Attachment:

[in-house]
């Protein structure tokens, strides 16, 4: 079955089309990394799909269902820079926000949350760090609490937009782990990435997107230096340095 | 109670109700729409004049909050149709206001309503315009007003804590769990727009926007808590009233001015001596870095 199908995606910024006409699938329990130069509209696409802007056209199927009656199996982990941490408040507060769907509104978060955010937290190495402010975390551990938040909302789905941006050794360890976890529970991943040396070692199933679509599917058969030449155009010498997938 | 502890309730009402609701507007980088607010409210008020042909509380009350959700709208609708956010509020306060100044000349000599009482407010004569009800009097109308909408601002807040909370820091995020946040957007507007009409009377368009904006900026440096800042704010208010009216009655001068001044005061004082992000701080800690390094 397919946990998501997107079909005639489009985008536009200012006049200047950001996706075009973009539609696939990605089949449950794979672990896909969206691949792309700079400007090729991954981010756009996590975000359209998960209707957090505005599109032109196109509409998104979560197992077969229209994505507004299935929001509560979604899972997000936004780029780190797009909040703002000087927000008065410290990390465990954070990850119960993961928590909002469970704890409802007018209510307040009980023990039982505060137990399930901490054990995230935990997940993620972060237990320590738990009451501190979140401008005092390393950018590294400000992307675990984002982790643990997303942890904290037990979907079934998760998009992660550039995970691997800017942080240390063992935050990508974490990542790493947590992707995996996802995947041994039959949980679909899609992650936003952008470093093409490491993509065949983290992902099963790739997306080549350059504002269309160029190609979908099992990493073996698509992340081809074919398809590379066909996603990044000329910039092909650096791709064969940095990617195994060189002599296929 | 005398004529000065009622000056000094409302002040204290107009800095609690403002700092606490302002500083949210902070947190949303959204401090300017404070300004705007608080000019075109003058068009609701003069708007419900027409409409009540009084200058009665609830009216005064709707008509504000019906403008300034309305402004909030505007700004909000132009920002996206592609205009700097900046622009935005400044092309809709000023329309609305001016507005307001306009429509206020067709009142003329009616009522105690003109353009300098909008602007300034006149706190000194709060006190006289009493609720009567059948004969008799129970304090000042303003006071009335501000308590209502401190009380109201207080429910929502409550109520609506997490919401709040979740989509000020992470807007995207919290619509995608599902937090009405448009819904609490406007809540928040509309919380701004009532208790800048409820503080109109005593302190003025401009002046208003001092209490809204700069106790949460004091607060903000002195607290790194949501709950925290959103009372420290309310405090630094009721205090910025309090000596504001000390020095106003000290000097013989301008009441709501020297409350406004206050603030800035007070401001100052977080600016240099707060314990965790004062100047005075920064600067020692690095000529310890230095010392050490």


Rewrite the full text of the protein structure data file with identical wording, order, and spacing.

[in-house]
């Protein structure tokens, strides 16, 4: 079955089309990394799909269902820079926000949350760090609490937009782990990435997107230096340095 | 109670109700729409004049909050149709206001309503315009007003804590769990727009926007808590009233001015001596870095 199908995606910024006409699938329990130069509209696409802007056209199927009656199996982990941490408040507060769907509104978060955010937290190495402010975390551990938040909302789905941006050794360890976890529970991943040396070692199933679509599917058969030449155009010498997938 | 502890309730009402609701507007980088607010409210008020042909509380009350959700709208609708956010509020306060100044000349000599009482407010004569009800009097109308909408601002807040909370820091995020946040957007507007009409009377368009904006900026440096800042704010208010009216009655001068001044005061004082992000701080800690390094 397919946990998501997107079909005639489009985008536009200012006049200047950001996706075009973009539609696939990605089949449950794979672990896909969206691949792309700079400007090729991954981010756009996590975000359209998960209707957090505005599109032109196109509409998104979560197992077969229209994505507004299935929001509560979604899972997000936004780029780190797009909040703002000087927000008065410290990390465990954070990850119960993961928590909002469970704890409802007018209510307040009980023990039982505060137990399930901490054990995230935990997940993620972060237990320590738990009451501190979140401008005092390393950018590294400000992307675990984002982790643990997303942890904290037990979907079934998760998009992660550039995970691997800017942080240390063992935050990508974490990542790493947590992707995996996802995947041994039959949980679909899609992650936003952008470093093409490491993509065949983290992902099963790739997306080549350059504002269309160029190609979908099992990493073996698509992340081809074919398809590379066909996603990044000329910039092909650096791709064969940095990617195994060189002599296929 | 005398004529000065009622000056000094409302002040204290107009800095609690403002700092606490302002500083949210902070947190949303959204401090300017404070300004705007608080000019075109003058068009609701003069708007419900027409409409009540009084200058009665609830009216005064709707008509504000019906403008300034309305402004909030505007700004909000132009920002996206592609205009700097900046622009935005400044092309809709000023329309609305001016507005307001306009429509206020067709009142003329009616009522105690003109353009300098909008602007300034006149706190000194709060006190006289009493609720009567059948004969008799129970304090000042303003006071009335501000308590209502401190009380109201207080429910929502409550109520609506997490919401709040979740989509000020992470807007995207919290619509995608599902937090009405448009819904609490406007809540928040509309919380701004009532208790800048409820503080109109005593302190003025401009002046208003001092209490809204700069106790949460004091607060903000002195607290790194949501709950925290959103009372420290309310405090630094009721205090910025309090000596504001000390020095106003000290000097013989301008009441709501020297409350406004206050603030800035007070401001100052977080600016240099707060314990965790004062100047005075920064600067020692690095000529310890230095010392050490």